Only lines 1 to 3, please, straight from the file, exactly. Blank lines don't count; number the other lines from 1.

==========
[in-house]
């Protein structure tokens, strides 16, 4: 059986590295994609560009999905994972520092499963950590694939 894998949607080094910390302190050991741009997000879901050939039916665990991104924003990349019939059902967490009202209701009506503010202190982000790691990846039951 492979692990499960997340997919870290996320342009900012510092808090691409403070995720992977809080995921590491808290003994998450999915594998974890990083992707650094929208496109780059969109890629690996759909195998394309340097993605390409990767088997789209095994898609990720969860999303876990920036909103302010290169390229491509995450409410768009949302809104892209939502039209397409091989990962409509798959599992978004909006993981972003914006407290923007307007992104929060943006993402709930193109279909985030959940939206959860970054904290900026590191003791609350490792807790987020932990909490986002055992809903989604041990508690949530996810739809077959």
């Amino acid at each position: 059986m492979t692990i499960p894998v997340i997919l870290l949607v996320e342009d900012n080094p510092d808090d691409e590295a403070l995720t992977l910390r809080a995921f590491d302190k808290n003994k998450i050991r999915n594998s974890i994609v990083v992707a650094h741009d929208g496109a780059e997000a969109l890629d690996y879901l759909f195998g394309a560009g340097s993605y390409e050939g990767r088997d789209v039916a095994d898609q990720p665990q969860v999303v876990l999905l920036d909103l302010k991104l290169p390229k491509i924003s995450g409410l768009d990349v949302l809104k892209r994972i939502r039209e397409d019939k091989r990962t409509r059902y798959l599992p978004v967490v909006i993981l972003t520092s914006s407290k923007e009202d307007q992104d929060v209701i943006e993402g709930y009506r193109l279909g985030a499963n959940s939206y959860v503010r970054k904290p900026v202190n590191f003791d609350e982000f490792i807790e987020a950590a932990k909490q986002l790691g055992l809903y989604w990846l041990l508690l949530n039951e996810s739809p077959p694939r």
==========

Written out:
[in-house]
């Protein structure tokens, strides 16, 4: 059986590295994609560009999905994972520092499963950590694939 894998949607080094910390302190050991741009997000879901050939039916665990991104924003990349019939059902967490009202209701009506503010202190982000790691990846039951 492979692990499960997340997919870290996320342009900012510092808090691409403070995720992977809080995921590491808290003994998450999915594998974890990083992707650094929208496109780059969109890629690996759909195998394309340097993605390409990767088997789209095994898609990720969860999303876990920036909103302010290169390229491509995450409410768009949302809104892209939502039209397409091989990962409509798959599992978004909006993981972003914006407290923007307007992104929060943006993402709930193109279909985030959940939206959860970054904290900026590191003791609350490792807790987020932990909490986002055992809903989604041990508690949530996810739809077959």
């Amino acid at each position: 059986m492979t692990i499960p894998v997340i997919l870290l949607v996320e342009d900012n080094p510092d808090d691409e590295a403070l995720t992977l910390r809080a995921f590491d302190k808290n003994k998450i050991r999915n594998s974890i994609v990083v992707a650094h741009d929208g496109a780059e997000a969109l890629d690996y879901l759909f195998g394309a560009g340097s993605y390409e050939g990767r088997d789209v039916a095994d898609q990720p665990q969860v999303v876990l999905l920036d909103l302010k991104l290169p390229k491509i924003s995450g409410l768009d990349v949302l809104k892209r994972i939502r039209e397409d019939k091989r990962t409509r059902y798959l599992p978004v967490v909006i993981l972003t520092s914006s407290k923007e009202d307007q992104d929060v209701i943006e993402g709930y009506r193109l279909g985030a499963n959940s939206y959860v503010r970054k904290p900026v202190n590191f003791d609350e982000f490792i807790e987020a950590a932990k909490q986002l790691g055992l809903y989604w990846l041990l508690l949530n039951e996810s739809p077959p694939r």